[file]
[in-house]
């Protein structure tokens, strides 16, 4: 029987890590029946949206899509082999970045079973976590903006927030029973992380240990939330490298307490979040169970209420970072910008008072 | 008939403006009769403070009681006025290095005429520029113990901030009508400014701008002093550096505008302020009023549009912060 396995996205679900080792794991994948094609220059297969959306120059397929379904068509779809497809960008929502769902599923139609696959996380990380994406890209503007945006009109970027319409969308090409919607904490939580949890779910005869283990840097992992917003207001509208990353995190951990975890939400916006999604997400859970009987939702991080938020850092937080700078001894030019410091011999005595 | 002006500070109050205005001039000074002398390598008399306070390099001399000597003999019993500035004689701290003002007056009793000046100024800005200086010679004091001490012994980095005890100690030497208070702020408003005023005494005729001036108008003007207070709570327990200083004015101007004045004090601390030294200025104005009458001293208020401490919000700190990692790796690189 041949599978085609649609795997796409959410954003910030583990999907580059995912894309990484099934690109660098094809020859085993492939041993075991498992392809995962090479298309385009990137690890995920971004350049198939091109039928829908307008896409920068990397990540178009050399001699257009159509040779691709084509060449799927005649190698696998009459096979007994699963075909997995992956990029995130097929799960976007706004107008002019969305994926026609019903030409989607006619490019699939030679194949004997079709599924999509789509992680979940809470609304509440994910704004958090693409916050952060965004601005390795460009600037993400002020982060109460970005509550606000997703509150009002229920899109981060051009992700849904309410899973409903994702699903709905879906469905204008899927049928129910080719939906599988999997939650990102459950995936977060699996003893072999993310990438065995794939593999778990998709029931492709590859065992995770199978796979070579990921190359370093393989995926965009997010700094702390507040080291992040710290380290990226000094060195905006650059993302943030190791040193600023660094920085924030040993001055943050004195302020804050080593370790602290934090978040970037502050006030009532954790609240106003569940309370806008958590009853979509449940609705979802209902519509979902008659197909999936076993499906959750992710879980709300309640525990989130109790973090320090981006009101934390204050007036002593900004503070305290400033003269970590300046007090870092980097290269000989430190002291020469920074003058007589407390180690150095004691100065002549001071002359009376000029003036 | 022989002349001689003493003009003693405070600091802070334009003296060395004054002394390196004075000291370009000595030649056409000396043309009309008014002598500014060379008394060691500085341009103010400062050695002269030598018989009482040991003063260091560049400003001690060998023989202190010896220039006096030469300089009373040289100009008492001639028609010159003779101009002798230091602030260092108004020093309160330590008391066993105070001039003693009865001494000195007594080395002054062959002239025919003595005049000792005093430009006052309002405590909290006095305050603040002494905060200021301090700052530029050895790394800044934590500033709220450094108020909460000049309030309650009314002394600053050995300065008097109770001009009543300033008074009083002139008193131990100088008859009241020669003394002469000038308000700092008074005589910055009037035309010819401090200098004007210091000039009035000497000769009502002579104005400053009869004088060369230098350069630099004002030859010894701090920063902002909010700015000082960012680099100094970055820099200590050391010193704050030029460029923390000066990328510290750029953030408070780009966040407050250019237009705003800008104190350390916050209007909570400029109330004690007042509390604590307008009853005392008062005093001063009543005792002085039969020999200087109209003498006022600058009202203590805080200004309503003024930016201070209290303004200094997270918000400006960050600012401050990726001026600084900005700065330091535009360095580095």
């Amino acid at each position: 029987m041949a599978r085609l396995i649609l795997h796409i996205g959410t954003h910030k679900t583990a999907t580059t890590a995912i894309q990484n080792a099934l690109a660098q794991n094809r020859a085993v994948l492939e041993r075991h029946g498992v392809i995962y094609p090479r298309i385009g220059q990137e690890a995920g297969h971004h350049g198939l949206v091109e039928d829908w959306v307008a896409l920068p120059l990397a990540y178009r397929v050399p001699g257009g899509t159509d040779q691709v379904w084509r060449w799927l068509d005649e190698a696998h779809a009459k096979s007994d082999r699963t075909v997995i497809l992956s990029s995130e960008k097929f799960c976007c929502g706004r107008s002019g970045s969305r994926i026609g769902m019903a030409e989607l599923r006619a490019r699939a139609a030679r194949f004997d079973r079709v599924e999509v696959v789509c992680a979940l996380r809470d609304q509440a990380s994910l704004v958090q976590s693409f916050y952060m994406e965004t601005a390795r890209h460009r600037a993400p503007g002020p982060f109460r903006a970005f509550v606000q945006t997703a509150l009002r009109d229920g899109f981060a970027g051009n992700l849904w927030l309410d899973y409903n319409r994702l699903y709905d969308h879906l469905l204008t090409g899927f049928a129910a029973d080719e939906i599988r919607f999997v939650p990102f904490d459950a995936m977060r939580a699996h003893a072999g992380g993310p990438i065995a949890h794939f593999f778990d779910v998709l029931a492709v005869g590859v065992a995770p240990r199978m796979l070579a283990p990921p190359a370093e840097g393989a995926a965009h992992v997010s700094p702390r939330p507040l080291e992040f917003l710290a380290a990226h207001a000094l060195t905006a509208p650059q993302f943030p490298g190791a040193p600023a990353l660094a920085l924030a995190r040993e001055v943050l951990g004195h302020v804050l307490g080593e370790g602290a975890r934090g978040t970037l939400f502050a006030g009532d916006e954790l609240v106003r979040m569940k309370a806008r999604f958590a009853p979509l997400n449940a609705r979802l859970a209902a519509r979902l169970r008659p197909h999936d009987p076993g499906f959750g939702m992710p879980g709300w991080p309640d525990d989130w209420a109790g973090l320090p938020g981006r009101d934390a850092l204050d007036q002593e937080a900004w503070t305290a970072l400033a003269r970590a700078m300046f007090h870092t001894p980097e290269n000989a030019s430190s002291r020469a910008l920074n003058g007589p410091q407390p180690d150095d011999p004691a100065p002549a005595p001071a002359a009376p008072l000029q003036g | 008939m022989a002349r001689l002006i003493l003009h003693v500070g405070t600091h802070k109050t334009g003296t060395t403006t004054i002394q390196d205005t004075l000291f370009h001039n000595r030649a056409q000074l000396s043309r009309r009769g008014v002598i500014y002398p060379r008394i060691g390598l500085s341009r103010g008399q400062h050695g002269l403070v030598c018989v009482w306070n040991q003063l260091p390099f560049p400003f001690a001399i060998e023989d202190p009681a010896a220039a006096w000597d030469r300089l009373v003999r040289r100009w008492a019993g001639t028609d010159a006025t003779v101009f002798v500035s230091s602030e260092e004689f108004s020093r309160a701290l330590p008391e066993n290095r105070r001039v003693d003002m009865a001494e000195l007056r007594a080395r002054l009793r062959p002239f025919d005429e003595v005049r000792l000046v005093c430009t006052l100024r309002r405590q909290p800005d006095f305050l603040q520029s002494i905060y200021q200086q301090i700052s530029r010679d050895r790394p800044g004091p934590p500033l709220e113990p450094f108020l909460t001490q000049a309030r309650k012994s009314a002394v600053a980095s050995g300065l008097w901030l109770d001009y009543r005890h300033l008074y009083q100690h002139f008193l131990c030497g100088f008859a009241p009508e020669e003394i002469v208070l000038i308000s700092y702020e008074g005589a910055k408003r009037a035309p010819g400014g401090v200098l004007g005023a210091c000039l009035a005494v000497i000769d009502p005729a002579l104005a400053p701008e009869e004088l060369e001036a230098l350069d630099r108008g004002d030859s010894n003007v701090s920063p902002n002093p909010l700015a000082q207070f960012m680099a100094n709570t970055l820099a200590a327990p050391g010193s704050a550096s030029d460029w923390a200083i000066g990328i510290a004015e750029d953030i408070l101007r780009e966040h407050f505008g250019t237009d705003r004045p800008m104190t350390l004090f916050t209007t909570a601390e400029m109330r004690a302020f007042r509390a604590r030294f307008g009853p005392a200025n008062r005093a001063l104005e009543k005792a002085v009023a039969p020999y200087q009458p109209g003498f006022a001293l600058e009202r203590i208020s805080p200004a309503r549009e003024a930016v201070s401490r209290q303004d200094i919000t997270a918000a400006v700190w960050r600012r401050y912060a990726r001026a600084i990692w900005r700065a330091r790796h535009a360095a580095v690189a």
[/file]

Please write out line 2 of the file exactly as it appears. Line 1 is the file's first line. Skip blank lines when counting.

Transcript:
């Protein structure tokens, strides 16, 4: 029987890590029946949206899509082999970045079973976590903006927030029973992380240990939330490298307490979040169970209420970072910008008072 | 008939403006009769403070009681006025290095005429520029113990901030009508400014701008002093550096505008302020009023549009912060 396995996205679900080792794991994948094609220059297969959306120059397929379904068509779809497809960008929502769902599923139609696959996380990380994406890209503007945006009109970027319409969308090409919607904490939580949890779910005869283990840097992992917003207001509208990353995190951990975890939400916006999604997400859970009987939702991080938020850092937080700078001894030019410091011999005595 | 002006500070109050205005001039000074002398390598008399306070390099001399000597003999019993500035004689701290003002007056009793000046100024800005200086010679004091001490012994980095005890100690030497208070702020408003005023005494005729001036108008003007207070709570327990200083004015101007004045004090601390030294200025104005009458001293208020401490919000700190990692790796690189 041949599978085609649609795997796409959410954003910030583990999907580059995912894309990484099934690109660098094809020859085993492939041993075991498992392809995962090479298309385009990137690890995920971004350049198939091109039928829908307008896409920068990397990540178009050399001699257009159509040779691709084509060449799927005649190698696998009459096979007994699963075909997995992956990029995130097929799960976007706004107008002019969305994926026609019903030409989607006619490019699939030679194949004997079709599924999509789509992680979940809470609304509440994910704004958090693409916050952060965004601005390795460009600037993400002020982060109460970005509550606000997703509150009002229920899109981060051009992700849904309410899973409903994702699903709905879906469905204008899927049928129910080719939906599988999997939650990102459950995936977060699996003893072999993310990438065995794939593999778990998709029931492709590859065992995770199978796979070579990921190359370093393989995926965009997010700094702390507040080291992040710290380290990226000094060195905006650059993302943030190791040193600023660094920085924030040993001055943050004195302020804050080593370790602290934090978040970037502050006030009532954790609240106003569940309370806008958590009853979509449940609705979802209902519509979902008659197909999936076993499906959750992710879980709300309640525990989130109790973090320090981006009101934390204050007036002593900004503070305290400033003269970590300046007090870092980097290269000989430190002291020469920074003058007589407390180690150095004691100065002549001071002359009376000029003036 | 022989002349001689003493003009003693405070600091802070334009003296060395004054002394390196004075000291370009000595030649056409000396043309009309008014002598500014060379008394060691500085341009103010400062050695002269030598018989009482040991003063260091560049400003001690060998023989202190010896220039006096030469300089009373040289100009008492001639028609010159003779101009002798230091602030260092108004020093309160330590008391066993105070001039003693009865001494000195007594080395002054062959002239025919003595005049000792005093430009006052309002405590909290006095305050603040002494905060200021301090700052530029050895790394800044934590500033709220450094108020909460000049309030309650009314002394600053050995300065008097109770001009009543300033008074009083002139008193131990100088008859009241020669003394002469000038308000700092008074005589910055009037035309010819401090200098004007210091000039009035000497000769009502002579104005400053009869004088060369230098350069630099004002030859010894701090920063902002909010700015000082960012680099100094970055820099200590050391010193704050030029460029923390000066990328510290750029953030408070780009966040407050250019237009705003800008104190350390916050209007909570400029109330004690007042509390604590307008009853005392008062005093001063009543005792002085039969020999200087109209003498006022600058009202203590805080200004309503003024930016201070209290303004200094997270918000400006960050600012401050990726001026600084900005700065330091535009360095580095």